2. Yesterday Komorn Law, on behalf of the MMMA, filed the attached Amicus Briefs with the Michigan Supreme Court for the cases People v Hartwick and People v Tuttle. Oral arguments will be held Thursday. We want to acknowledge the tireless efforts of all the contributors who worked diligently in this endeavor. Specifically from the MMMA, Highlander and t-pain contributed great material, research, and arguments. We truly thank all the participants on the forum whose contributions helped develop many of the ideas and arguments we wanted to advance. Jeff Frazier, prose artist, Galapagos guitarist, and attorney extraordinaire, drafted much of the brief. He is and was brilliant at incorporating and articulating many of the big ideas we discuss and complain about every day into rational and persuasive prose. ("One Word - probable cause.") ("One Word - Brilliant!") Also to the clients of Komorn Law (and all the patients, caregivers, and others who have been arrested instead of protected from arrest), and despite the unfortunate circumstances we experienced together, your cases are the (our) motivation. Also we want to acknowledge the hard work and dedication of CPU: Hayduke, Malamute, and especially attorney Dan Grow, whose collaboration created a strategic opportunity to address the issues from multiple positions. Also it should be noted that this project may not have been completed if not for the extraordinary effort, by zapatosunidos (Chad). He was outstanding at managing and overseeing this project and made certain these briefs were finished and filed on behalf of the MMMA. But for his commitment the project would not have been completed. (Also, any grammar or spelling mistakes please complain to Chad.) Tuttle Br. Amicus Curiae.pdf Hartwick Br. Amicus Curiae.pdf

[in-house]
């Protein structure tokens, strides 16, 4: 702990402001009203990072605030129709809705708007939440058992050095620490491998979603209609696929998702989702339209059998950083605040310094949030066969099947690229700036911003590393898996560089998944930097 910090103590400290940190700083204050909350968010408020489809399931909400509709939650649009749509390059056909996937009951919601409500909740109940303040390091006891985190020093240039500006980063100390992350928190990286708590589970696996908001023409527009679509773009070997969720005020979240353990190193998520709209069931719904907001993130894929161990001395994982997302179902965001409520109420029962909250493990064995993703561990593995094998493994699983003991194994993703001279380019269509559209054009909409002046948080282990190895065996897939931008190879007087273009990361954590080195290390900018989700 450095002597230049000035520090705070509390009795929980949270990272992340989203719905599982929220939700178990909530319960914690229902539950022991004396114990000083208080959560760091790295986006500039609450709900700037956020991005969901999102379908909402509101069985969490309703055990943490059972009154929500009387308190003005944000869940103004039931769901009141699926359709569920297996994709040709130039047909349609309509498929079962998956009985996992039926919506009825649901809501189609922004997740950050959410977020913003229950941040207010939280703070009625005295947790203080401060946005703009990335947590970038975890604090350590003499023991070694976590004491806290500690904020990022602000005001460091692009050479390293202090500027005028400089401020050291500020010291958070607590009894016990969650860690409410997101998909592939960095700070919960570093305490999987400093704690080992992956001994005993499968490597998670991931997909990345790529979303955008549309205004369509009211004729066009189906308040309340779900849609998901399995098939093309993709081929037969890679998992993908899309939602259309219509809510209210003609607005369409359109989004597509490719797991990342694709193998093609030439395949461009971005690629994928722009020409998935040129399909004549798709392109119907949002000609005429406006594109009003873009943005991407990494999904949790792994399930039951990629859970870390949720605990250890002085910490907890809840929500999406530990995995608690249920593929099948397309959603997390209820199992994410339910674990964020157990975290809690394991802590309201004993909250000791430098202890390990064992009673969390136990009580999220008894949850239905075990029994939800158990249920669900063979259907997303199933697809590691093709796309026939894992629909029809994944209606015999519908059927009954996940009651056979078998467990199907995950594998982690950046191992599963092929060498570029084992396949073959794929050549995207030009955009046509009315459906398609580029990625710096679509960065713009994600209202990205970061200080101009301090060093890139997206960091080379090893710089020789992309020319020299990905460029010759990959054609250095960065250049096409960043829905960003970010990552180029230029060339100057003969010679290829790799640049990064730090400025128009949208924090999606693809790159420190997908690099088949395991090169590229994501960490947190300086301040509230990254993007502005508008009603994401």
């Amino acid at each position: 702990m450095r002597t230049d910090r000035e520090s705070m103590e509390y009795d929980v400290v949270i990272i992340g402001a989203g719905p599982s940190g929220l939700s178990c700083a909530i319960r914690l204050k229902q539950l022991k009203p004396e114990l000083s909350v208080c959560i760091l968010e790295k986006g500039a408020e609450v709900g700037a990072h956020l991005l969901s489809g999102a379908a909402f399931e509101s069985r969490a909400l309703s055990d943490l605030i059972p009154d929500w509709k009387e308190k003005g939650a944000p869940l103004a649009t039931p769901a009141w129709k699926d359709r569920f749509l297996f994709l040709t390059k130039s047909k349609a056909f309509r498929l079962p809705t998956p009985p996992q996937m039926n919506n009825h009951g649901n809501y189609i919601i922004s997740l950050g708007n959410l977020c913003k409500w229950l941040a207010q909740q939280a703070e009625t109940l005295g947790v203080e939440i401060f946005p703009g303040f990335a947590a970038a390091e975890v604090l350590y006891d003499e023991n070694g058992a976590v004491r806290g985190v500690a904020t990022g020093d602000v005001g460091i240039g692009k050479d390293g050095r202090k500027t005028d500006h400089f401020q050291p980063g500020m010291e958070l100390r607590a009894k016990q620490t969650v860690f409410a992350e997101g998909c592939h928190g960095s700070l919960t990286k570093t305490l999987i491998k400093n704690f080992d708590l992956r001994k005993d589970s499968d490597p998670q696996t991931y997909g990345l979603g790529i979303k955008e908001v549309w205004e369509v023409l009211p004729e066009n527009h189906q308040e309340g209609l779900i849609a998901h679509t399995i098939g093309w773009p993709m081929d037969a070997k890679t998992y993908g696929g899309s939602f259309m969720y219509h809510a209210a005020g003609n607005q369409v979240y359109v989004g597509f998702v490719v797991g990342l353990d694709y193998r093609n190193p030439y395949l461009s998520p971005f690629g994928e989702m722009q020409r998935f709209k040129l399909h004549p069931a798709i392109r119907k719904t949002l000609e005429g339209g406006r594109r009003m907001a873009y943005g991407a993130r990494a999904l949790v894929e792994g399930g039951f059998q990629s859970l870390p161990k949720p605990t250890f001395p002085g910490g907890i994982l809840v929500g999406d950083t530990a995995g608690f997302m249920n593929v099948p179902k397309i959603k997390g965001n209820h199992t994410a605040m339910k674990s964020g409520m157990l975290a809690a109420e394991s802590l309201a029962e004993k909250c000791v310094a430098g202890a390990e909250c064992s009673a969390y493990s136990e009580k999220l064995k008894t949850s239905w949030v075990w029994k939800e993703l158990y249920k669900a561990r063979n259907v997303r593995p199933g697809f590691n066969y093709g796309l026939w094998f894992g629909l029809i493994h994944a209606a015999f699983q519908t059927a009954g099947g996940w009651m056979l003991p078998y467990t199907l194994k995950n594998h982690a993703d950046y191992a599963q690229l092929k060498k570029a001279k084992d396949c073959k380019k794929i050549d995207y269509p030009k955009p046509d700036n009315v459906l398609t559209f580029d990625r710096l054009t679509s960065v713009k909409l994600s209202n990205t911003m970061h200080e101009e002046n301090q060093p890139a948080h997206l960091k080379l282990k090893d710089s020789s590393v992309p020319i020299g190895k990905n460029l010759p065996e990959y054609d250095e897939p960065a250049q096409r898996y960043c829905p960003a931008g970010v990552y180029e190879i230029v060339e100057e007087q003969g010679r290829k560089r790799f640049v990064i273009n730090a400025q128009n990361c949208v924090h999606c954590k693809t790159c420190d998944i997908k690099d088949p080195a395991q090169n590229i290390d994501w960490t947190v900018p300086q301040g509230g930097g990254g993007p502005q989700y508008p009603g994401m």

3. http://www.nicholslawyers.com/In-The-News/ID/2496/categoryId/144/Medical-Marijuana-Caregiver-Has-Charges-Dismissed-After-Motion-To-Present-An-Affirmative-Defense-Is-Argued Attorney Joshua M. Covert of the Nichols Law recently represented a client who was charged with two felonies involving marijuana. The client was a medical marijuana patient and a caregiver to 3 other patients. Despite being registered with the state as a patient and as a caregiver, the client’s home was raided pursuant to a search warrant issued by a Kent County Judge. Mr. Covert met with the client and discussed the protections provided to her by the Michigan Medical Marijuana Act (MMMA). Mr. Covert as an attorney who devotes a large part of his practice to defending patients and caregivers knew that after listening to the client tell her story that she would have a good chance of asserting the affirmative defense as outlined in section 8 of the MMMA. An affirmative defense under the MMMA requires the defendant to prove that there was a bona fide patient-physician relationship for each patient, that there was no more medicine than reasonably necessary to prevent an uninterrupted supply, and that the marijuana was for medicinal use. Mr. Covert then filed a motion and brief outlining his client’s defense and proceeded to hold an evidentiary hearing to determine if the affirmative defense would be available to his client and to determine if a dismissal was appropriate. At the start of the second day of the hearing Mr. Covert and the prosecuting attorney discussed the possibility of agreeing to certain facts. By the time the discussion had completed Mr. Covert and the prosecuting attorney were able to agree on the facts necessary for a dismissal under section 8. “The outcome of this case illustrates why it is important to MMMA patients and caregivers to stand up for their rights as cardholders, my client had been offered many plea offers during the process but every time she stood firm and refused to admit that she did anything to violate the MMMA and ultimately after several months her case was dismissed weeks before trial” says attorney Covert. If you are a patient or caregiver under the MMMA and facing criminal charges, call the Nichols Law Firm at 517-432-9000 and speak with attorneys who are familiar with the defenses under the MMMA. interesting stuff. dont take a plea!